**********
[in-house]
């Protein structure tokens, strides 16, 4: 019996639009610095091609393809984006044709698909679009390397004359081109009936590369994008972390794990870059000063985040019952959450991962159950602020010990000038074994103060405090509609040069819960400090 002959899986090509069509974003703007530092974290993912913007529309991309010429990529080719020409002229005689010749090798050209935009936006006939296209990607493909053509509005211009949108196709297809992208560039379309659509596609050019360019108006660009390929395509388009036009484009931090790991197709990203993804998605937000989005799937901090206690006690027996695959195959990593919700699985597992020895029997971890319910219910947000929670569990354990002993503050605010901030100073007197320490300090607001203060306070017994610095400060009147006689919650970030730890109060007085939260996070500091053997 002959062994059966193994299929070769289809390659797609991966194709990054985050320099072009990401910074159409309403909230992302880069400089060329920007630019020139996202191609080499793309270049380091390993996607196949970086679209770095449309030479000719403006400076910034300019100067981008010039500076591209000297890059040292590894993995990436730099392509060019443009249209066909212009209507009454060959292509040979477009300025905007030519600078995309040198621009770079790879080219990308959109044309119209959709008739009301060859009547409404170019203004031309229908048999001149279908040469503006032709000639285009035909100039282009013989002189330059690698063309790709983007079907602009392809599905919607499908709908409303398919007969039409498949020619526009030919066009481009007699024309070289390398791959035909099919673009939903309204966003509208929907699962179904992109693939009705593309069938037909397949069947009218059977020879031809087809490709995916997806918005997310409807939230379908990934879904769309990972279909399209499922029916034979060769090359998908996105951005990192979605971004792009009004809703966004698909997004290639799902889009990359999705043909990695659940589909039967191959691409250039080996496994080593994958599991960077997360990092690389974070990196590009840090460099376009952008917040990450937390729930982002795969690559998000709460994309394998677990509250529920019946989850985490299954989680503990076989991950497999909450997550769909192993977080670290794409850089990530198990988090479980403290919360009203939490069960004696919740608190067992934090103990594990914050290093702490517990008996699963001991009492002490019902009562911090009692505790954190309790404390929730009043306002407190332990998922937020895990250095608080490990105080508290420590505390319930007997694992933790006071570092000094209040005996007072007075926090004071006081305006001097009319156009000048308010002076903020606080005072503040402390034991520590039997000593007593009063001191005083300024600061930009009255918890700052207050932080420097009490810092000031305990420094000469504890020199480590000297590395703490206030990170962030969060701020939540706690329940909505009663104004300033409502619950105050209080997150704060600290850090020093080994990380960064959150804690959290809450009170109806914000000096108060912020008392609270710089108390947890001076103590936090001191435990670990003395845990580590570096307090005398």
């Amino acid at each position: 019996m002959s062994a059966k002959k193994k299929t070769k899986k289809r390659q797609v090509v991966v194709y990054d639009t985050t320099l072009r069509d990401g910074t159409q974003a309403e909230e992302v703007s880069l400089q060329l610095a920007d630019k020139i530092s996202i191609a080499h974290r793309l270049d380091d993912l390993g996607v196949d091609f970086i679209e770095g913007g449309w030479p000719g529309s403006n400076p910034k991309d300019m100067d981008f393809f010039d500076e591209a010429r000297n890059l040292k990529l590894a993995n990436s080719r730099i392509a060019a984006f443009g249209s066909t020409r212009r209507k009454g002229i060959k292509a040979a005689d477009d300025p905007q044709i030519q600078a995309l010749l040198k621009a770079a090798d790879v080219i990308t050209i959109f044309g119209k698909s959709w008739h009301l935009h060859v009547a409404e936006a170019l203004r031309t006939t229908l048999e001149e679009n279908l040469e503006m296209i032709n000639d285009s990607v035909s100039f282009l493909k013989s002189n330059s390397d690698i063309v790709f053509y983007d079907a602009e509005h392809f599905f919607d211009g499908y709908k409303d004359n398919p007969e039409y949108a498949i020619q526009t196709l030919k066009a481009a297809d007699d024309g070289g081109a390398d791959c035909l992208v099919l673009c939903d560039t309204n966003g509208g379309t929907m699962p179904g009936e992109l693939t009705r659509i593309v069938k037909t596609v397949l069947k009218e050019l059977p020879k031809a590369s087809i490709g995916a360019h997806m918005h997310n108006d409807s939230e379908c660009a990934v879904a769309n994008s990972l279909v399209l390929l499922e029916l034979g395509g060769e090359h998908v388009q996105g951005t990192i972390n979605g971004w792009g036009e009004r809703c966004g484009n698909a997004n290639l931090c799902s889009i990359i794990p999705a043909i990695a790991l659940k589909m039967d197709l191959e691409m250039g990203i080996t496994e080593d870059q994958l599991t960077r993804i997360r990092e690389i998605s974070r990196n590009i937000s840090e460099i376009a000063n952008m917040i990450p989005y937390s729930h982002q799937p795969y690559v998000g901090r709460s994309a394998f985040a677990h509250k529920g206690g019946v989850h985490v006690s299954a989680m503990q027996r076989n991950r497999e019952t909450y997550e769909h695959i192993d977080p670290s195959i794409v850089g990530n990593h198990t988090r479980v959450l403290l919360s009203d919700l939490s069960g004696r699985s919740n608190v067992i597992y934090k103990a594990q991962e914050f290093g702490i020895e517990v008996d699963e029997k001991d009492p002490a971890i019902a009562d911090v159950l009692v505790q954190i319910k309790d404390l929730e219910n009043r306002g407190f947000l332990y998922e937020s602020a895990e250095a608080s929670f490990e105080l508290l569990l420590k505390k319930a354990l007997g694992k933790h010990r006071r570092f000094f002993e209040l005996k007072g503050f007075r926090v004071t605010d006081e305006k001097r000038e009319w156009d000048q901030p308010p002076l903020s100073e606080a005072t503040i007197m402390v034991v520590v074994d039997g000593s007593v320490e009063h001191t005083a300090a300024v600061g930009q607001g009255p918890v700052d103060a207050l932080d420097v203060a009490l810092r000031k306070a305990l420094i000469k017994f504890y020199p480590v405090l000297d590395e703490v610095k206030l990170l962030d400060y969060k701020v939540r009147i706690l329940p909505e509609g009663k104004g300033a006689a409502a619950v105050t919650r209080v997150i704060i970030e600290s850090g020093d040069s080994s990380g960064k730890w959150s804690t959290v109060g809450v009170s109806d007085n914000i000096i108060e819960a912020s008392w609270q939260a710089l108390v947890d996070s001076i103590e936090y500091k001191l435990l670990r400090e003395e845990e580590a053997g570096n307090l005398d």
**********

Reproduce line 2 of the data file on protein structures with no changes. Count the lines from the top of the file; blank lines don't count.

């Protein structure tokens, strides 16, 4: 019996639009610095091609393809984006044709698909679009390397004359081109009936590369994008972390794990870059000063985040019952959450991962159950602020010990000038074994103060405090509609040069819960400090 002959899986090509069509974003703007530092974290993912913007529309991309010429990529080719020409002229005689010749090798050209935009936006006939296209990607493909053509509005211009949108196709297809992208560039379309659509596609050019360019108006660009390929395509388009036009484009931090790991197709990203993804998605937000989005799937901090206690006690027996695959195959990593919700699985597992020895029997971890319910219910947000929670569990354990002993503050605010901030100073007197320490300090607001203060306070017994610095400060009147006689919650970030730890109060007085939260996070500091053997 002959062994059966193994299929070769289809390659797609991966194709990054985050320099072009990401910074159409309403909230992302880069400089060329920007630019020139996202191609080499793309270049380091390993996607196949970086679209770095449309030479000719403006400076910034300019100067981008010039500076591209000297890059040292590894993995990436730099392509060019443009249209066909212009209507009454060959292509040979477009300025905007030519600078995309040198621009770079790879080219990308959109044309119209959709008739009301060859009547409404170019203004031309229908048999001149279908040469503006032709000639285009035909100039282009013989002189330059690698063309790709983007079907602009392809599905919607499908709908409303398919007969039409498949020619526009030919066009481009007699024309070289390398791959035909099919673009939903309204966003509208929907699962179904992109693939009705593309069938037909397949069947009218059977020879031809087809490709995916997806918005997310409807939230379908990934879904769309990972279909399209499922029916034979060769090359998908996105951005990192979605971004792009009004809703966004698909997004290639799902889009990359999705043909990695659940589909039967191959691409250039080996496994080593994958599991960077997360990092690389974070990196590009840090460099376009952008917040990450937390729930982002795969690559998000709460994309394998677990509250529920019946989850985490299954989680503990076989991950497999909450997550769909192993977080670290794409850089990530198990988090479980403290919360009203939490069960004696919740608190067992934090103990594990914050290093702490517990008996699963001991009492002490019902009562911090009692505790954190309790404390929730009043306002407190332990998922937020895990250095608080490990105080508290420590505390319930007997694992933790006071570092000094209040005996007072007075926090004071006081305006001097009319156009000048308010002076903020606080005072503040402390034991520590039997000593007593009063001191005083300024600061930009009255918890700052207050932080420097009490810092000031305990420094000469504890020199480590000297590395703490206030990170962030969060701020939540706690329940909505009663104004300033409502619950105050209080997150704060600290850090020093080994990380960064959150804690959290809450009170109806914000000096108060912020008392609270710089108390947890001076103590936090001191435990670990003395845990580590570096307090005398």